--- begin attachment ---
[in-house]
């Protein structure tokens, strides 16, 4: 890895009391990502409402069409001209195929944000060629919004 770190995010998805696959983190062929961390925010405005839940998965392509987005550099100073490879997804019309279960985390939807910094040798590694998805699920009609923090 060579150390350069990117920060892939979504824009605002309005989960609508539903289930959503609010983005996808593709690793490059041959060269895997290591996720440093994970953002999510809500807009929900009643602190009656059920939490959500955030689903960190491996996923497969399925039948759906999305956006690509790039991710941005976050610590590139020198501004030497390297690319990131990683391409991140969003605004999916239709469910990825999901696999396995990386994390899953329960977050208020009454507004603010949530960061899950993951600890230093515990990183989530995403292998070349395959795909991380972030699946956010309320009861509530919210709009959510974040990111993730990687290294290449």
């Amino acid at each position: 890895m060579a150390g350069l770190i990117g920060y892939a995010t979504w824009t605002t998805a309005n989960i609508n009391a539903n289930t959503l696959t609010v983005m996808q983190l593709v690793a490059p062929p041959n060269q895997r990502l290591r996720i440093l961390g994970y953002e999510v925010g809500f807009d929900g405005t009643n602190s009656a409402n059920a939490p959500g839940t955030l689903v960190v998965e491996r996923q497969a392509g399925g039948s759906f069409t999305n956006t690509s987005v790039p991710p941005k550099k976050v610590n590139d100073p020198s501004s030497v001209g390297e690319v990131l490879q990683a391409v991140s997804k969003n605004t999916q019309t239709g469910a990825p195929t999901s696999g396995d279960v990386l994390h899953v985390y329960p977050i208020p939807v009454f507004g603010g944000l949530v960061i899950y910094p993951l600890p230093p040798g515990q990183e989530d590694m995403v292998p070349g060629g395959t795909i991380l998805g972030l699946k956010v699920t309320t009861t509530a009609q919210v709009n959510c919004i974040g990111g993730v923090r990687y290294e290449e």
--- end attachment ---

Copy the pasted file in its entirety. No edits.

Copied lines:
[in-house]
């Protein structure tokens, strides 16, 4: 890895009391990502409402069409001209195929944000060629919004 770190995010998805696959983190062929961390925010405005839940998965392509987005550099100073490879997804019309279960985390939807910094040798590694998805699920009609923090 060579150390350069990117920060892939979504824009605002309005989960609508539903289930959503609010983005996808593709690793490059041959060269895997290591996720440093994970953002999510809500807009929900009643602190009656059920939490959500955030689903960190491996996923497969399925039948759906999305956006690509790039991710941005976050610590590139020198501004030497390297690319990131990683391409991140969003605004999916239709469910990825999901696999396995990386994390899953329960977050208020009454507004603010949530960061899950993951600890230093515990990183989530995403292998070349395959795909991380972030699946956010309320009861509530919210709009959510974040990111993730990687290294290449």
């Amino acid at each position: 890895m060579a150390g350069l770190i990117g920060y892939a995010t979504w824009t605002t998805a309005n989960i609508n009391a539903n289930t959503l696959t609010v983005m996808q983190l593709v690793a490059p062929p041959n060269q895997r990502l290591r996720i440093l961390g994970y953002e999510v925010g809500f807009d929900g405005t009643n602190s009656a409402n059920a939490p959500g839940t955030l689903v960190v998965e491996r996923q497969a392509g399925g039948s759906f069409t999305n956006t690509s987005v790039p991710p941005k550099k976050v610590n590139d100073p020198s501004s030497v001209g390297e690319v990131l490879q990683a391409v991140s997804k969003n605004t999916q019309t239709g469910a990825p195929t999901s696999g396995d279960v990386l994390h899953v985390y329960p977050i208020p939807v009454f507004g603010g944000l949530v960061i899950y910094p993951l600890p230093p040798g515990q990183e989530d590694m995403v292998p070349g060629g395959t795909i991380l998805g972030l699946k956010v699920t309320t009861t509530a009609q919210v709009n959510c919004i974040g990111g993730v923090r990687y290294e290449e």